New England Mardi Gras
On Saturday night I went to a potluck at my friend Deb’s house. She loves Mardi Gras and almost never misses it but this year, for various reasons, she couldn’t get down to New Orleans. So she threw a party instead. Everyone was greeted at the door and bedecked with the famous beads of the Bourbon Street celebration and most people brought some kind of Cajun dish. There was jambalaya and crawfish, rice and beans and even the King Cake, with a little prize inside for the lucky person who finds it in their slice. When Mary Lou bit into her cake and came out with a little plastic frog, we all cheered. Queen for a Day! and gave her a crown.
I’ve never been to Mardi Gras. I can remember in college that was number one on my list of things I wanted to do before I turned thirty. Well, the roads never led in that direction. It was always north, north and further north. And now I’ll never see the city as it was before that catastrophic storm. I once had a correspondent named Nettie Armant. She wrote to me faithfully from her home in California. She was not a native to that state, but rather, she grew up in New Orleans. She wrote to me of her memories there, how her husband had courted her in the French Quarter and the excitement of the Mardi Gras. Each year in February, I received a big box from Nettie. Inside were the colorful beads of the celebration, doubloons and small toys thrown from the floats, also pictures and sparkles, anything celebratory. Nettie sent me other things, too, including a personalized dish for my new puppy, Mayday. The dish with Mayday’s name imprinted on it is still in service on my kitchen floor, where my old lady, Mayday, who turned 14 today, eats from her stylish, imported dish. Nettie had a big heart and enjoyed releasing part of it to me, whom she had never met.
The reason Nettie wrote to me is because of her love for New England. That’s right, New England. It fascinated me, how a woman who was born and grew up in New Orleans and who lived in California, could love New England so much. She never explained it any more than I could explain why I wanted so badly to go to Mardi Gras. But she did express to me that, though she had never been here, she hoped one day to come and visit this place of her dreams. She wanted to see the colors of the autumn leaves, the tall snowy mountains, the curling Atlantic. Next best was to subscribe to Yankee magazine. And to write to me. I saved a lot of her letters because she expressed herself very beautifully and because it was such a puzzle to me, where this love had come from. Once, some friends of mine were living briefly in southern California and I realized they were in the same city as Nettie. By that time, Nettie had been moved to a nursing home, her hopes of coming to New England gone forever. I asked my friends, both born and bred in New England, if they would do me the supreme favor of visiting Nettie for me. They agreed to and went to see her in her room. She was thrilled by their visit. They all took pictures and enjoyed the unusual visit, strangers linked by one idea: New England. I assume they talked about New England, though I don’t know. I think of all this now, many years later, when it is time for that poor, disfigured city to rise up once more and celebrate its heritage. I hope to get there one day. In the meantime, Deb’s party will suffice.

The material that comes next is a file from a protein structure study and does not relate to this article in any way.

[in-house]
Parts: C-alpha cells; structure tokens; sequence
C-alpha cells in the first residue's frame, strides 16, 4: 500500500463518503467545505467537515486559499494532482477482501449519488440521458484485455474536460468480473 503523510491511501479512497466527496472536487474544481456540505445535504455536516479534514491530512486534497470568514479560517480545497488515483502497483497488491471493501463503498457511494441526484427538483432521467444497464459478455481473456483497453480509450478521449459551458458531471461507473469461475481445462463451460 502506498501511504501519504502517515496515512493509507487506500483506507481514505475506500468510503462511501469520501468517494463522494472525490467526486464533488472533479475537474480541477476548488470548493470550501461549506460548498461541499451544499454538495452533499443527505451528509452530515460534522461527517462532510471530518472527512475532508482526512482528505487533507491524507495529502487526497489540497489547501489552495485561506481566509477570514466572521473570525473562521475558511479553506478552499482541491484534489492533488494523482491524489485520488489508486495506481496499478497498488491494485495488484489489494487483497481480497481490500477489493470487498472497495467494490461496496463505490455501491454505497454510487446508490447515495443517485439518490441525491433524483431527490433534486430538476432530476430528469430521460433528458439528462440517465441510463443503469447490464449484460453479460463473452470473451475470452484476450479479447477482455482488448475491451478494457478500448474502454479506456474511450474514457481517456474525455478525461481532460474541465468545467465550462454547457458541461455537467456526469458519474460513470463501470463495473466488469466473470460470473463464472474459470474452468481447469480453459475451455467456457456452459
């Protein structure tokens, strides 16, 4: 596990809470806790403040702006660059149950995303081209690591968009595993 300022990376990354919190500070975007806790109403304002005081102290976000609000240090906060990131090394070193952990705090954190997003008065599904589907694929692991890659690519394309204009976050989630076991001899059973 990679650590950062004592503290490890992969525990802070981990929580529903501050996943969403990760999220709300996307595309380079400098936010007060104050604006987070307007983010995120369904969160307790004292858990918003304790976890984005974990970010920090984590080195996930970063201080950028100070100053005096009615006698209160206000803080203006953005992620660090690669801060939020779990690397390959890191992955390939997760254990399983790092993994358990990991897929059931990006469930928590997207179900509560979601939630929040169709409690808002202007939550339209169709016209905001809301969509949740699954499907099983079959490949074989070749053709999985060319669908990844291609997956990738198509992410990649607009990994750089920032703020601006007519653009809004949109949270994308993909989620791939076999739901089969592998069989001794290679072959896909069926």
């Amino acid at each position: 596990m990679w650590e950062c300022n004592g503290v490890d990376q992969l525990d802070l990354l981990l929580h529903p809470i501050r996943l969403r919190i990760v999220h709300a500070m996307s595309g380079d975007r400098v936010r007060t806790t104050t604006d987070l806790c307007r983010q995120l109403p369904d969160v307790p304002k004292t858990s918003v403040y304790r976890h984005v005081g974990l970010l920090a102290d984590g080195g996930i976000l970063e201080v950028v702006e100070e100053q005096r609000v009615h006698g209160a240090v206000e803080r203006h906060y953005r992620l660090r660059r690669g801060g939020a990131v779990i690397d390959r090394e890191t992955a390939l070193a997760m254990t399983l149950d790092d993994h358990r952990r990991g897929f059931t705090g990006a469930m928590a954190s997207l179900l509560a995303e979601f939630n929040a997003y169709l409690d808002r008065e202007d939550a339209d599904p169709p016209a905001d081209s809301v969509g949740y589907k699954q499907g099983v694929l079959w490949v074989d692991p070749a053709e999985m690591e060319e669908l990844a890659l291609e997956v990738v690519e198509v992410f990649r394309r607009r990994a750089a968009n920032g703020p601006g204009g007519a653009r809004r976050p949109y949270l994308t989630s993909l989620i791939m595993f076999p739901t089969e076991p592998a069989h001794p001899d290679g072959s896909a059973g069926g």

Nettie has moved on. She told me once that her cherished and long gone husband was buried in one of the famous cemeteries of New Orleans and that was where she would go when the time came. I don’t know for sure, but I think that is where she is now, in her good New Orleans soil, next to her beloved, all dreams at rest.
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